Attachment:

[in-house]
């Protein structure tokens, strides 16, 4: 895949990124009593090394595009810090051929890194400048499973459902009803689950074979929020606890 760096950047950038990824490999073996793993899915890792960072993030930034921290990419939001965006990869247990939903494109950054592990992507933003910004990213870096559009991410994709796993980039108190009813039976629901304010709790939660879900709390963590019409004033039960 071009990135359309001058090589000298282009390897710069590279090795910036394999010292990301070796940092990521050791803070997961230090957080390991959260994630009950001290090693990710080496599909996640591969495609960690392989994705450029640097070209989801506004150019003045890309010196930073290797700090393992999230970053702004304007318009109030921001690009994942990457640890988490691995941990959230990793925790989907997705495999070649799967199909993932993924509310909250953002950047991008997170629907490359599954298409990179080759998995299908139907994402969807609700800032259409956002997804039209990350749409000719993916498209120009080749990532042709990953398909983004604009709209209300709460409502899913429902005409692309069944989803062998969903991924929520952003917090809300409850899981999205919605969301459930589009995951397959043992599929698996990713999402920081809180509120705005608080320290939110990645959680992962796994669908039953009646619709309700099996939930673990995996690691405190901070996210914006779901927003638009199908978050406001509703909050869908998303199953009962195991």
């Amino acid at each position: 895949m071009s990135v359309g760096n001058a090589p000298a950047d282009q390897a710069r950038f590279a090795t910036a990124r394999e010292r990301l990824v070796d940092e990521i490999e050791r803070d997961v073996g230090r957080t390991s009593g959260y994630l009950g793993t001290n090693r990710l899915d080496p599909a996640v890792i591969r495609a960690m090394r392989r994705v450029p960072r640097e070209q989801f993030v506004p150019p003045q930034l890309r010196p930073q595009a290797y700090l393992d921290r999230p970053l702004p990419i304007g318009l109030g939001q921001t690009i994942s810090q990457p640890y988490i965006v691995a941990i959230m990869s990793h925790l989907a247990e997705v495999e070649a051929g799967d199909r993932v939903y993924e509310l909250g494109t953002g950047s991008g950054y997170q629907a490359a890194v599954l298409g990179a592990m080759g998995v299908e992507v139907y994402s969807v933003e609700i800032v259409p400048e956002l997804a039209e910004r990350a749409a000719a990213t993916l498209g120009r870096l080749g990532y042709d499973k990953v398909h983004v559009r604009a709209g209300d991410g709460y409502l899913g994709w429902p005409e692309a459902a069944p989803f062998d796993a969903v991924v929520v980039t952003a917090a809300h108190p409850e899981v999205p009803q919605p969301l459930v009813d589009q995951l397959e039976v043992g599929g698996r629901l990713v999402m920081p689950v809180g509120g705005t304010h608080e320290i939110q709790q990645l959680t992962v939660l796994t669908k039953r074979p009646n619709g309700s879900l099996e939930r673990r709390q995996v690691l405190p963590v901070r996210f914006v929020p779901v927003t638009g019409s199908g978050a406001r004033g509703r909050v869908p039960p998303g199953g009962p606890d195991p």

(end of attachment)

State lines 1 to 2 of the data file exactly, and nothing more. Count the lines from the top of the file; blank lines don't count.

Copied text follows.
[in-house]
């Protein structure tokens, strides 16, 4: 895949990124009593090394595009810090051929890194400048499973459902009803689950074979929020606890 760096950047950038990824490999073996793993899915890792960072993030930034921290990419939001965006990869247990939903494109950054592990992507933003910004990213870096559009991410994709796993980039108190009813039976629901304010709790939660879900709390963590019409004033039960 071009990135359309001058090589000298282009390897710069590279090795910036394999010292990301070796940092990521050791803070997961230090957080390991959260994630009950001290090693990710080496599909996640591969495609960690392989994705450029640097070209989801506004150019003045890309010196930073290797700090393992999230970053702004304007318009109030921001690009994942990457640890988490691995941990959230990793925790989907997705495999070649799967199909993932993924509310909250953002950047991008997170629907490359599954298409990179080759998995299908139907994402969807609700800032259409956002997804039209990350749409000719993916498209120009080749990532042709990953398909983004604009709209209300709460409502899913429902005409692309069944989803062998969903991924929520952003917090809300409850899981999205919605969301459930589009995951397959043992599929698996990713999402920081809180509120705005608080320290939110990645959680992962796994669908039953009646619709309700099996939930673990995996690691405190901070996210914006779901927003638009199908978050406001509703909050869908998303199953009962195991």